In a move reversing a 40-year ban that I didn’t even know existed, the White House has lifted its photography restrictions. For more than four decades, visitors to the White House have not been allowed to take photos during tours. With this new decision, you will be allowed to document your visit, selfie all over the place, and share your bunny ears on Secret Service guards on social media. However, there are still restrictions…
Will public photography soon be impossible in Europe? A new proposal being submitted in the European Union parliament may mean almost that.
“Freedom of Panorama” is a a term we don’t hear frequently, but its importance is vital to the photography community. In short, Freedom of Panorama is a part of copyright law that gives individuals the freedom to create works of art (whether they be paintings, family snapshots, professional images, videos, etc.) in public. The specifics vary from country to country, but, in many places around the world, this is allowed for both personal and commercial use.
However, opponents within the EU want to pass legislation removing this freedom in all European countries. This would mean that, when taking any photograph or creating a video in public, you must obtain the permission of the copyright holder for any copyrighted work that may appear in it, including buildings, landmarks, and works of art.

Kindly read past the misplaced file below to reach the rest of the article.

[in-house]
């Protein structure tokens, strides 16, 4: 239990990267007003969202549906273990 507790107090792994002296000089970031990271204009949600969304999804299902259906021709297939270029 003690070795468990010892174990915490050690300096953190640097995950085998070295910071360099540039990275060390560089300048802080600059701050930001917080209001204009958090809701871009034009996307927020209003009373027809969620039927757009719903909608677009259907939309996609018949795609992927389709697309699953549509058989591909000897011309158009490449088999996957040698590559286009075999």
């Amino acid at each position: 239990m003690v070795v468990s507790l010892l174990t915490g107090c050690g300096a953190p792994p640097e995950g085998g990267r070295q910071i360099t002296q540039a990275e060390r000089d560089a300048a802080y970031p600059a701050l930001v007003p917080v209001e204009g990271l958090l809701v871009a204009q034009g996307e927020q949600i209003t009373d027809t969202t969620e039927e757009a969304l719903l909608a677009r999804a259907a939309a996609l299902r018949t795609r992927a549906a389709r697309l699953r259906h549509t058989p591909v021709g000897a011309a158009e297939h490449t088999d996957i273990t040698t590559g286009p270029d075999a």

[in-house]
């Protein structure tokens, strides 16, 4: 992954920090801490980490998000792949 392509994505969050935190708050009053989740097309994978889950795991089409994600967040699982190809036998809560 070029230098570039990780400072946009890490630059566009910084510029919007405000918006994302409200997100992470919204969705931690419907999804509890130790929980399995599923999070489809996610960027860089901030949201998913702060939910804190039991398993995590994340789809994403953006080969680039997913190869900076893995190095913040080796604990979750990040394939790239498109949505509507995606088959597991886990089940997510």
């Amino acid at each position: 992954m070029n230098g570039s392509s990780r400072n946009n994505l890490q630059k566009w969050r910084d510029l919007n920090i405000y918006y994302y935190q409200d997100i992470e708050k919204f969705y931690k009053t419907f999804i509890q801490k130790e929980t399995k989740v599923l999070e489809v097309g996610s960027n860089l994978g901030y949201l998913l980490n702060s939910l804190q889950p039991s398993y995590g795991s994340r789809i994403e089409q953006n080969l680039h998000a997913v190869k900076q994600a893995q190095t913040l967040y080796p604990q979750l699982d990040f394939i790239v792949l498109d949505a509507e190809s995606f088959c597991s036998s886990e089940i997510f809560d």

Imagine this: Two guys on a beach, sipping margaritas and baring their souls to each other. After a while, they decide to spend some time flying their drones around, leaving smoke trails in the sky. We aren’t certain what all these guys may have been doing prior to testing out their drones, but Kevin Henderson was kind enough to upload a video of the confrontation for the rest of us to play armchair expert.
While China typically seems content with simply taking our souls in exchange for feeding our rampant materialism with affordable products, they seem to have picked up a little American prudishness along the way. Chinese photographer Wang Dong (stop snickering, thou perverts) has sparked a considerable deal of outrage after posting nude photos of models taken inside the Forbidden City.
The images, which surfaced on the Interwebs in May, depict bare-chested and fully naked models posing throughout the palace museum. One model is even pictured riding a stone dragon that is part of the architecture. (Creativity…what will they think of next?). The 2 corresponding tumblr posts [NSFW] received over 3,100 notes and reblogs.
First off, allow me to preface this post by saying that I regard anything coming from Photography Is Not a Crime with suspicion. From what I’ve learned in life, anyone who is that dogmatic about something is typically biased.
With that out of the way, PINAC posted a video showing a June 11th run-in with correctional officers in Baltimore who demanded a PINAC film crew (and I use that term loosely) cease operations on the sidewalk outside the Chesapeake Detention Facility. In the video, a correctional officer tells them, “Nah, nah…state property, you can’t film here.” To which the PINAC crew said hogwash and began a typical round of photo rights protesting.